Common Communication Barriers Between Prescribers and Pharmacists


Pharmacists and prescribers need to continue closing communication barriers in order to improve patient care.

Pharmacists are constantly double-checking and cross-checking patients’ medications. Anytime we have concerns about drug selection, dosing, safety, or interactions, we want to get in contact with the prescriber to verify the prescription and discuss potential issues.

However, the following communication barriers can hinder pharmacists’ efforts.

1, Lack of Interprofessional Training

During internships, residencies, and fellowships, health care professionals have the opportunity to work alongside each other regardless of their future career paths. Unfortunately, not all students get to work on teams comprised of prescribers, pharmacists, nurses, physician assistants, lab technicians, and others, so many don’t learn the benefits of consulting with other health care professionals to obtain different views of a patient’s care.

2. Multiple Prescribers

Patients with multiple comorbidities tend to have multiple prescribers. Sometimes, a change in therapy by one of their prescribers does not get discussed with the others, which can result in drug duplications and interactions.

As middlemen, pharmacists are constantly contacting all of the patient’s prescribers to craft the best drug therapy plan, but it’s not always easy to get in contact with 5 different health care professionals.

3. Drug Interaction Misconceptions

Pharmacists are trained to spot drug interactions and determine whether they will be beneficial or detrimental to patients. It is our duty to make sure that the prescriber is aware of any interactions and continues to appropriately monitor for adverse effects through blood tests, symptom monitoring and management, or adjustments in regimen.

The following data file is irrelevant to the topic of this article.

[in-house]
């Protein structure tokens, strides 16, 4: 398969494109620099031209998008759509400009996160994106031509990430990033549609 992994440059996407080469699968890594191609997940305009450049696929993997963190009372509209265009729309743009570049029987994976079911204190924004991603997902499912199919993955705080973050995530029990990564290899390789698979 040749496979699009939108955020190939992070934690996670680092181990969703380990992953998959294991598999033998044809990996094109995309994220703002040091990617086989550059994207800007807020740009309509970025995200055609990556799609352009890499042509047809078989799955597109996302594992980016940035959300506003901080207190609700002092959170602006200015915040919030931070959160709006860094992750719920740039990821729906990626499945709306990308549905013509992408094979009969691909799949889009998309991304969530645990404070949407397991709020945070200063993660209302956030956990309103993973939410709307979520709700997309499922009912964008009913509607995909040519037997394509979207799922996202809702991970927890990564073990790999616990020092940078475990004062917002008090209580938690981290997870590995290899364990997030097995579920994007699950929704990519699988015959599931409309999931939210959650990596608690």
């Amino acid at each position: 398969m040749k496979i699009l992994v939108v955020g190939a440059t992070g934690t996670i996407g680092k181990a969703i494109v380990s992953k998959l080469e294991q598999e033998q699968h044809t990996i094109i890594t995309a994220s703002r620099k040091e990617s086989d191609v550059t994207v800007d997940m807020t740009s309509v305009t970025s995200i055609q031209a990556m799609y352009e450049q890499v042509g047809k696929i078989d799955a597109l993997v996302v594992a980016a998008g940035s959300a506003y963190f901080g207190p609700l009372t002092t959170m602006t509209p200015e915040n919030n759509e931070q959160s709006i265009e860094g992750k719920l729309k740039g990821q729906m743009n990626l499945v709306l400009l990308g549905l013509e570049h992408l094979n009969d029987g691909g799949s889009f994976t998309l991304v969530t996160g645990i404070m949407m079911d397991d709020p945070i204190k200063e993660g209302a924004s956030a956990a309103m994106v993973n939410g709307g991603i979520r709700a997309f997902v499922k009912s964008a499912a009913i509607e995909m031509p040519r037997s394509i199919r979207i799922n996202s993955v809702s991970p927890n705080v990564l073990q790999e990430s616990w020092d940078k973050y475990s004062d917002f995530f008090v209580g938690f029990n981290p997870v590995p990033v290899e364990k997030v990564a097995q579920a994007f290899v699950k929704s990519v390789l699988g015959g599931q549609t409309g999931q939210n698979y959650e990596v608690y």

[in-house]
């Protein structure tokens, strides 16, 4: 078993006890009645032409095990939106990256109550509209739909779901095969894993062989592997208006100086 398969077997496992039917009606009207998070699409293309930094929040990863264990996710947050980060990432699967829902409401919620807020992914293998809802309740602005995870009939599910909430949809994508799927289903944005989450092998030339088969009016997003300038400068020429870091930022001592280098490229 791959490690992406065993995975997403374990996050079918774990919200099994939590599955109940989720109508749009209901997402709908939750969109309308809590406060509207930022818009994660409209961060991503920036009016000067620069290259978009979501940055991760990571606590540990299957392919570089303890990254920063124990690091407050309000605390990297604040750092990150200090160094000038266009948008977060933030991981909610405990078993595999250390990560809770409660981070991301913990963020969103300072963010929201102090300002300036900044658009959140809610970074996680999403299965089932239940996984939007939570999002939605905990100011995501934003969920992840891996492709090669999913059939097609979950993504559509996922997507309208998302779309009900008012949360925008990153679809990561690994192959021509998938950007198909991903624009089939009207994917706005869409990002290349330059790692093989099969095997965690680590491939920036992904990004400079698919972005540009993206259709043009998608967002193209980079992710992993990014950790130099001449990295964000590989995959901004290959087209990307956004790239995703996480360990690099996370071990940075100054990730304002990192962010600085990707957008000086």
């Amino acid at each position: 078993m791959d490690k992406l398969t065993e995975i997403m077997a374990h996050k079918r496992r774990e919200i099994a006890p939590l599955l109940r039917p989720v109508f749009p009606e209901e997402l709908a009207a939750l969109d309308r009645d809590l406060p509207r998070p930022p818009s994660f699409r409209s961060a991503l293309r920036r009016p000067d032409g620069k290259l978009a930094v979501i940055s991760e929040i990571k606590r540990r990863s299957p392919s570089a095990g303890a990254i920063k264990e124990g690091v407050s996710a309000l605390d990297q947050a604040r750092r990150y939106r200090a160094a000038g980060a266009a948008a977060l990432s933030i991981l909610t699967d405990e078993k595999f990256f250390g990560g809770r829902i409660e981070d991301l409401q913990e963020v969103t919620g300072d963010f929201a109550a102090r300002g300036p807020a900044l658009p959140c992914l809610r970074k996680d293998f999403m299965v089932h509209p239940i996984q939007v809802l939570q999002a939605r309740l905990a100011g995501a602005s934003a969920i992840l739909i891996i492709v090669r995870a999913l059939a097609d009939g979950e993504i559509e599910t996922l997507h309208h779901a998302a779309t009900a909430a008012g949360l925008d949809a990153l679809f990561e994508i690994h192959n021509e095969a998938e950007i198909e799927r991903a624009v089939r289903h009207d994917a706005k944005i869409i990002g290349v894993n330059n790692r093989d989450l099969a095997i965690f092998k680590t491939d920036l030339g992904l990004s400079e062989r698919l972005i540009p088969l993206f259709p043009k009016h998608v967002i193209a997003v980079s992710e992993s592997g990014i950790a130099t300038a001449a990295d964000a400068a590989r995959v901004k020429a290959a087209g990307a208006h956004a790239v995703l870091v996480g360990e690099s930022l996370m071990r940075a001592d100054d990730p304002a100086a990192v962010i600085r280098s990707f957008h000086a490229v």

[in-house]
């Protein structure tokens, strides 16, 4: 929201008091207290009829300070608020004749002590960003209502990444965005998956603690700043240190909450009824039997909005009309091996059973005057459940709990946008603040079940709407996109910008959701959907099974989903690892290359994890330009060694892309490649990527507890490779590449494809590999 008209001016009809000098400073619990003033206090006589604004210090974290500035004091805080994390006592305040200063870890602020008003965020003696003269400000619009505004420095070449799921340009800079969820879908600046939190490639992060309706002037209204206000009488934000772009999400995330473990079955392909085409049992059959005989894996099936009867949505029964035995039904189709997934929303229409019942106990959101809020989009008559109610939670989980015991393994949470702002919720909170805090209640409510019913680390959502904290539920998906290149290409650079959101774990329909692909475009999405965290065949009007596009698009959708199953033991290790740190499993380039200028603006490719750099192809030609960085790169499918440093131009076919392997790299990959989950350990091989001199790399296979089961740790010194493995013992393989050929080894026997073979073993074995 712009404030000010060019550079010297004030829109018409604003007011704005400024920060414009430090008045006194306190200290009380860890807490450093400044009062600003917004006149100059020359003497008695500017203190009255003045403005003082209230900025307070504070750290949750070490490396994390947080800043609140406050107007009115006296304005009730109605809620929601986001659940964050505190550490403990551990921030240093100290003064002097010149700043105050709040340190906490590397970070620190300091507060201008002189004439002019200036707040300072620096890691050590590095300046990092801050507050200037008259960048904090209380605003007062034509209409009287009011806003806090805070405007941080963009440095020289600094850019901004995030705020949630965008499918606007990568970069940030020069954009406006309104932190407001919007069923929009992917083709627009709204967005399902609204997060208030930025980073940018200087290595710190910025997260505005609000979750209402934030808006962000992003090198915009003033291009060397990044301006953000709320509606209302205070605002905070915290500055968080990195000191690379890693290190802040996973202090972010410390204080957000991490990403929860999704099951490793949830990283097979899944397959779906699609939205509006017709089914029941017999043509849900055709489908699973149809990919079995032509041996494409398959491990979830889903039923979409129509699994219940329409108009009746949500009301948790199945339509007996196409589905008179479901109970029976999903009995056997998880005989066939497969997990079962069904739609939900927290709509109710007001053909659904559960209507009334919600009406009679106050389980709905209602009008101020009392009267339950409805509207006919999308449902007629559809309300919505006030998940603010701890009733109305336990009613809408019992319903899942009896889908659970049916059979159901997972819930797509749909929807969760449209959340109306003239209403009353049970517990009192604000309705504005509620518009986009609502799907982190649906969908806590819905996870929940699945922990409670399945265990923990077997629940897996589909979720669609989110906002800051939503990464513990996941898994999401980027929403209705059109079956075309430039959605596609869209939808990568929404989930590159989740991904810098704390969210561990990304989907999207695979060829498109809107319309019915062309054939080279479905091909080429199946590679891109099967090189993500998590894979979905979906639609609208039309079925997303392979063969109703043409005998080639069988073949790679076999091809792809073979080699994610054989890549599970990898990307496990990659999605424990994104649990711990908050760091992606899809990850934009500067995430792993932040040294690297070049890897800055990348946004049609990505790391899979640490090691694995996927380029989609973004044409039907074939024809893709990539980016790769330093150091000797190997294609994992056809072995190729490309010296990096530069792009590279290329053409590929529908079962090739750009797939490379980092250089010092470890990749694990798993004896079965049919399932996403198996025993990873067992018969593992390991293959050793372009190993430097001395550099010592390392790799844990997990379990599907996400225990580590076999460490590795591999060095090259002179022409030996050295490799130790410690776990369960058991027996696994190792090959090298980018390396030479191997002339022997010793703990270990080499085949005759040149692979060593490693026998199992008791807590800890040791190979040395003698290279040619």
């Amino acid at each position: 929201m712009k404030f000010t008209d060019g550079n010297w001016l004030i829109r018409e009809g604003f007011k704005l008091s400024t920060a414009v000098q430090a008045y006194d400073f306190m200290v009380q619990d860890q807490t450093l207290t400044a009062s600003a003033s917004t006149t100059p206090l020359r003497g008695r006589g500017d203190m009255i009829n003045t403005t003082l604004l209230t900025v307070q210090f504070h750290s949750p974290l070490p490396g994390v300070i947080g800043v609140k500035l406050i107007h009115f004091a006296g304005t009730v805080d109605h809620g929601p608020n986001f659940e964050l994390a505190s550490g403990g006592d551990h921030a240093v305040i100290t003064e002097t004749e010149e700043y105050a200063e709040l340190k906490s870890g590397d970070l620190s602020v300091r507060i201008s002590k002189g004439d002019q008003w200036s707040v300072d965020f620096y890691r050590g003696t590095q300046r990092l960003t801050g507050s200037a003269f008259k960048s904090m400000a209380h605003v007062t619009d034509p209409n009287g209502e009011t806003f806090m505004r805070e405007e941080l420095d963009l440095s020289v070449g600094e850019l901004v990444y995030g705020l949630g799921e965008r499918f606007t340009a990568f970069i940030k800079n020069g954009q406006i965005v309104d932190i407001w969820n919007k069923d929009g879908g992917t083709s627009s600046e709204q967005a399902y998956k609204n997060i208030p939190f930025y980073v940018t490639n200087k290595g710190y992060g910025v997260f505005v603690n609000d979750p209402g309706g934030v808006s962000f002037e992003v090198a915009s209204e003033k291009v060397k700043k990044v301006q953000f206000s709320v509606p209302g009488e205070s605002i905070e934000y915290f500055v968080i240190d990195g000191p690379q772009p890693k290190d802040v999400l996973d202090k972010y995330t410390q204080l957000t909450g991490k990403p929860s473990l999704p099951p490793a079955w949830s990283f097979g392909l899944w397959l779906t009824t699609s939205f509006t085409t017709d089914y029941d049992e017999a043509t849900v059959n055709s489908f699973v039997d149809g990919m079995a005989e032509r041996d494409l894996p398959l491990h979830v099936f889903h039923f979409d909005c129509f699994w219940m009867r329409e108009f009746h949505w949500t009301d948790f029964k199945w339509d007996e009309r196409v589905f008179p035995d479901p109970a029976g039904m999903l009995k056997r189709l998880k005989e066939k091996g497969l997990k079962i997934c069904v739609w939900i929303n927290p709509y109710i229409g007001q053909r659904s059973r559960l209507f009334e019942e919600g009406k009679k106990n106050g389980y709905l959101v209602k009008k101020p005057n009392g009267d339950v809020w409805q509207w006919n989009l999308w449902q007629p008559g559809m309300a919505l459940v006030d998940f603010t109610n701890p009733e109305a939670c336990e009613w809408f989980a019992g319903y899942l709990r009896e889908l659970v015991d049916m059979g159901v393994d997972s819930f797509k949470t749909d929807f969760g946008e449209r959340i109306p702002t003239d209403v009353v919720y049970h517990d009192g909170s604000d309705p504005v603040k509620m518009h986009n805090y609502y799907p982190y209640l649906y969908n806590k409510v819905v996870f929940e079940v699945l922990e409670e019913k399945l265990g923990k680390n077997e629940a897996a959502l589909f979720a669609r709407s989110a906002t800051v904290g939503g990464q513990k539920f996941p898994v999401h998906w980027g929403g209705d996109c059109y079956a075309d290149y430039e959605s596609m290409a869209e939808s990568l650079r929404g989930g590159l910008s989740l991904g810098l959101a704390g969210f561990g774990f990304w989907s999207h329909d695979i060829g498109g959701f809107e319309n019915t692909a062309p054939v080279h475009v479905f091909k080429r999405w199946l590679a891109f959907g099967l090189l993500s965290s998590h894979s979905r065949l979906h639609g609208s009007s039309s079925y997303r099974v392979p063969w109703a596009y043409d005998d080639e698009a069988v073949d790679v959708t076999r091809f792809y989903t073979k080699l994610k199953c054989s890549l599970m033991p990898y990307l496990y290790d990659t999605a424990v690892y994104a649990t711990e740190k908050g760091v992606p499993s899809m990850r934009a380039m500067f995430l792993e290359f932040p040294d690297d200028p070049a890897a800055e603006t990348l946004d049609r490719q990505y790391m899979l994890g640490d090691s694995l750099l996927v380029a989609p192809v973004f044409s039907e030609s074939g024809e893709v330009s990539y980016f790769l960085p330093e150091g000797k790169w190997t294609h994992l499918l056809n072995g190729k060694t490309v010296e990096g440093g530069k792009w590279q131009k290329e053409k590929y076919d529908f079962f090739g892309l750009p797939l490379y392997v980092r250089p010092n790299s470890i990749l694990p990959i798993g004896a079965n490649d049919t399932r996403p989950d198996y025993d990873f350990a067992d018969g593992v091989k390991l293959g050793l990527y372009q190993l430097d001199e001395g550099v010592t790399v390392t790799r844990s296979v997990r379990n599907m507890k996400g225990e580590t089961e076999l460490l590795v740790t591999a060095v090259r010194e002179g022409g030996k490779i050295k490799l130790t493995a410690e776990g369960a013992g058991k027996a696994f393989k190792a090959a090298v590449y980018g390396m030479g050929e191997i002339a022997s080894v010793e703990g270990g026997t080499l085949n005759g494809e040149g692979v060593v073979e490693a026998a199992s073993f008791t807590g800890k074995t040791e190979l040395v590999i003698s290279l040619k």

When we reach out to prescribers, our goal is to work with them to make sure that the patient is safe, rather than question their prescribing ability. Pharmacists have a corresponding responsibility to speak with the prescriber, but it doesn't always happen.

Many prescribers are already aware of potential interactions, especially if they are prescribing all of the patient’s medications, so they may put a conversation with the pharmacist aside because they may not see the benefits of the discussion.

4. Relaying Messages Through Receptionists

When you call a larger practice, chances are you won’t actually be able to speak with a prescriber. Those working in large practices see so many patients a day that they’re understandably not waiting by the phone for a pharmacist’s calls.

Calling the main office to leave a message to relay to the prescriber is like playing a game of telephone. The messages we leave with the receptionist don’t always seem to translate to the prescribers, which often leaves them confused or leads them to complete the wrong tasks.

5. Lack of Availability to Speak with Prescribers

Pharmacists’ daily tasks are expanding, and that requires us to be in multiple places at once. We have to prioritize tasks, which inevitably makes some tasks take longer to complete.

I’m sure that every pharmacist in a hospital or retail setting has experienced a time when you get the call back from the prescriber’s office just when an order or prescription is due ASAP and a flu shot needs to be given. Then, when you finally get to the phone, the prescriber sounds understandably frustrated and the conversation becomes rushed because he or she needs to get back to work.

6. Overwhelming Patient Volume

From the moment they open until they close, prescribers may see a new patient every 15 minutes in their schedule with very few breaks. Sound familiar?

It’s not easy for prescribers to recall specific details about patients, especially those who drop off the prescription days after the appointment. Sometimes, the prescriber didn’t get a chance to document every detail of the appointment, and other times, prescribers just don’t have answers for us, which requires them to contact the patient again.

Pharmacists and prescribers need to continue closing all of these communication barriers as much as possible in order to improve patient care.

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